By Kevin Buckland (Reuters) – The dollar leapt against its more risk-sensitive Australian and New Zealand counterparts on Friday, ahead of key U.S. jobs data that could clear the path to earlier Federal Reserve interest rate hikes, even as Omicron uncertainties cloud the outlook. Fed officials speaking on Thursday joined Chair Jerome Powell in striking […]
Dollar gains as Fed hawks circle before jobs report; Aussie slumps
By Kevin Buckland
(Reuters) – The dollar leapt against its more risk-sensitive Australian and New Zealand counterparts on Friday, ahead of key U.S. jobs data that could clear the path to earlier Federal Reserve interest rate hikes, even as Omicron uncertainties cloud the outlook.
Fed officials speaking on Thursday joined Chair Jerome Powell in striking hawkish stances, with San Francisco Fed President Mary Daly saying it may be time to “start crafting a plan” to raise rates to combat inflation, and Richmond Fed President Thomas Barkin throwing his support behind “normalising policy.”
Meanwhile, the continued spread of the Omicron COVID-19 variant globally buoyed havens like the dollar and yen and pressured riskier currencies. Omicron has quickly established itself as the dominant strain in South Africa, where it was first discovered last month, and has now been found in five U.S. states including Hawaii.
“G10 FX is very much risk-off” on “renewed jitters about the Omicron cases popping up in very distant parts of the U.S., and how we might have only seen the first phase of policy restrictions in response,” said Sean Callow, a currency strategist at Westpac in Sydney.
The dollar index, which measures the greenback against six major peers, gained 0.09% to 96.173, setting it up for a 0.11% advance for the week. That would be a sixth weekly gain, the longest stretch since January 2015.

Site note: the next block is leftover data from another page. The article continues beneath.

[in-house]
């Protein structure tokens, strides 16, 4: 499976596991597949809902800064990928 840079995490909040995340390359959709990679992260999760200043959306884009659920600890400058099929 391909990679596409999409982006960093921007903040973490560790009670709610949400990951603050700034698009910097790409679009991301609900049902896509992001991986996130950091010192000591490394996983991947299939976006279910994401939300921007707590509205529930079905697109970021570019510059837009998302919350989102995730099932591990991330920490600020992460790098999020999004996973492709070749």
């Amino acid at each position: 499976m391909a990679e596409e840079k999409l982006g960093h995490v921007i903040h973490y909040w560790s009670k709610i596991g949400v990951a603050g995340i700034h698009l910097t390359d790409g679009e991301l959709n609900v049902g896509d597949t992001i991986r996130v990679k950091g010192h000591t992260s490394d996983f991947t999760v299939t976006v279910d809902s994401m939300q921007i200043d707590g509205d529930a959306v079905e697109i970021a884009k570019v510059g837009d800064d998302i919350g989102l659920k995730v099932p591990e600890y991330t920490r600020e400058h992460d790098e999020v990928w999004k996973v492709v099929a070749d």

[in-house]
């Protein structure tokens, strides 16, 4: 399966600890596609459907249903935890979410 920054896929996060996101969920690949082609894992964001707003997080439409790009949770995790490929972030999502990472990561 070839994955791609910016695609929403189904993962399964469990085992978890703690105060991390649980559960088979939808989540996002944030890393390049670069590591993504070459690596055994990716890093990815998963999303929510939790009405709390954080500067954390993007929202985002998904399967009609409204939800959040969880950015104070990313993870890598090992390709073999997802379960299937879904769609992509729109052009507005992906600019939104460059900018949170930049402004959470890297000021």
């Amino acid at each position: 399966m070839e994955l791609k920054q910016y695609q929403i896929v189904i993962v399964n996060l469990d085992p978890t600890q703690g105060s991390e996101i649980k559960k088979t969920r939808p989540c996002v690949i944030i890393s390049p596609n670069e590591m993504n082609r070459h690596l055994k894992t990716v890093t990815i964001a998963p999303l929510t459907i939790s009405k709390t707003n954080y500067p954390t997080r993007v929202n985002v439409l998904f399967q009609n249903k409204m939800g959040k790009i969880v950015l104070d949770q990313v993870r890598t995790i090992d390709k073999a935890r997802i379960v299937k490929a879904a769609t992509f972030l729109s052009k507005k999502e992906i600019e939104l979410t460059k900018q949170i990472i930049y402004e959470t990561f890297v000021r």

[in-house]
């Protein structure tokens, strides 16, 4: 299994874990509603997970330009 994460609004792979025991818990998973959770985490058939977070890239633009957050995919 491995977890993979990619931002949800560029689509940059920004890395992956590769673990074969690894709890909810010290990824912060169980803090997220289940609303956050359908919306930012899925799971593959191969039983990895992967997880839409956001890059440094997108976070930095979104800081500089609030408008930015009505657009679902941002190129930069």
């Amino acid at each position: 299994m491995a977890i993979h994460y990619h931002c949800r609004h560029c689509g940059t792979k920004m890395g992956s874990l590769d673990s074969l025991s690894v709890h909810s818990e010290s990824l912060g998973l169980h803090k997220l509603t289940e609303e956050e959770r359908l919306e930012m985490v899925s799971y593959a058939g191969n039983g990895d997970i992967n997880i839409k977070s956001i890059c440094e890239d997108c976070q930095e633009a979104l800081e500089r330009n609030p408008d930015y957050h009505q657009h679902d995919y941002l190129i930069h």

“If you strip out the noise in the market at the moment, which is driven very much by uncertainties around Omicron, the dollar is in a fairly bullish cycle,” said Kyle Rodda, a market analyst at IG in Melbourne.
“That’s on the basis that clearly U.S. economic outperformance, especially within the developed world, is fairly entrenched for the time being, and we’re really pricing in that the Fed is going to increase the pace of the tapering programme in December and set up rate hikes well before the middle of next year.”
Money markets see high odds that the Fed will raise the target rate by a quarter point at its June meeting.
Powell reiterated in testimony to Congress on Wednesday that he and fellow policymakers will consider swifter action at their Dec. 14-15 meeting.
Economists in a Reuters poll estimate the United States created 530,000 new jobs last month, continuing a run of strong data.
The dollar was flat at 113.21 yen.
The euro was little changed at $1.12975, consolidating after its drop to an almost 17-month low at $1.1186 last week.
The Aussie dropped 0.26% to $0.7076, a fourth losing session, and earlier touched a 13-month low of $0.70625.
“We continue to expect near‑term AUD moves will be driven by Omicron and the risk remains a dip below $0.7000,” Commonwealth Bank of Australia strategist Joseph Capurso wrote in a report.
Both the European Central Bank and Reserve Bank of Australia, which decides policy on Tuesday, have stuck to dovish stances, pushing back against market bets that policymakers will be forced to bow to inflationary pressures.
New Zealand’s kiwi dollar fell 0.33% to $0.6795.
(Reporting by Kevin Buckland; Editing by Shri Navaratnam and Sam Holmes)